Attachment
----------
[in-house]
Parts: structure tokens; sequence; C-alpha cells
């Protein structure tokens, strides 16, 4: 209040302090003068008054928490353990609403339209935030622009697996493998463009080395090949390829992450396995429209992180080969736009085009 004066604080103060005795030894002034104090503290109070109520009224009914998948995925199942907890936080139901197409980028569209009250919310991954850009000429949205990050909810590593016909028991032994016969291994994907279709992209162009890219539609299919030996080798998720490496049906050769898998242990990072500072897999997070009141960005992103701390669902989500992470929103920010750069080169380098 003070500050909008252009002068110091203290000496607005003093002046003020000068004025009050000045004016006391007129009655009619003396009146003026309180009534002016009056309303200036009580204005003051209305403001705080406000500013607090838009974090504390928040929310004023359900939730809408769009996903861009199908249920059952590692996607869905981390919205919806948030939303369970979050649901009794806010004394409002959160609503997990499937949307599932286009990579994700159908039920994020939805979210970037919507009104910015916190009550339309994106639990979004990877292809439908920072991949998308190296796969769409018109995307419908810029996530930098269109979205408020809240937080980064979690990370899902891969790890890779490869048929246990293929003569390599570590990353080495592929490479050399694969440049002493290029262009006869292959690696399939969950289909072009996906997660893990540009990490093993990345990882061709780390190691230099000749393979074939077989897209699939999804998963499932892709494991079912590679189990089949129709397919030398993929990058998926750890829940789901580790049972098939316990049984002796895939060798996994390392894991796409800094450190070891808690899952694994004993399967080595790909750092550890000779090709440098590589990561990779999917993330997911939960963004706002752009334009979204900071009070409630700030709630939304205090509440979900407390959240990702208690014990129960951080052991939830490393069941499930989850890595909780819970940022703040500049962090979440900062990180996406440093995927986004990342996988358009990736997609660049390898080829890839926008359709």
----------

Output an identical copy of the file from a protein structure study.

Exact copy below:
[in-house]
Parts: structure tokens; sequence; C-alpha cells
């Protein structure tokens, strides 16, 4: 209040302090003068008054928490353990609403339209935030622009697996493998463009080395090949390829992450396995429209992180080969736009085009 004066604080103060005795030894002034104090503290109070109520009224009914998948995925199942907890936080139901197409980028569209009250919310991954850009000429949205990050909810590593016909028991032994016969291994994907279709992209162009890219539609299919030996080798998720490496049906050769898998242990990072500072897999997070009141960005992103701390669902989500992470929103920010750069080169380098 003070500050909008252009002068110091203290000496607005003093002046003020000068004025009050000045004016006391007129009655009619003396009146003026309180009534002016009056309303200036009580204005003051209305403001705080406000500013607090838009974090504390928040929310004023359900939730809408769009996903861009199908249920059952590692996607869905981390919205919806948030939303369970979050649901009794806010004394409002959160609503997990499937949307599932286009990579994700159908039920994020939805979210970037919507009104910015916190009550339309994106639990979004990877292809439908920072991949998308190296796969769409018109995307419908810029996530930098269109979205408020809240937080980064979690990370899902891969790890890779490869048929246990293929003569390599570590990353080495592929490479050399694969440049002493290029262009006869292959690696399939969950289909072009996906997660893990540009990490093993990345990882061709780390190691230099000749393979074939077989897209699939999804998963499932892709494991079912590679189990089949129709397919030398993929990058998926750890829940789901580790049972098939316990049984002796895939060798996994390392894991796409800094450190070891808690899952694994004993399967080595790909750092550890000779090709440098590589990561990779999917993330997911939960963004706002752009334009979204900071009070409630700030709630939304205090509440979900407390959240990702208690014990129960951080052991939830490393069941499930989850890595909780819970940022703040500049962090979440900062990180996406440093995927986004990342996988358009990736997609660049390898080829890839926008359709």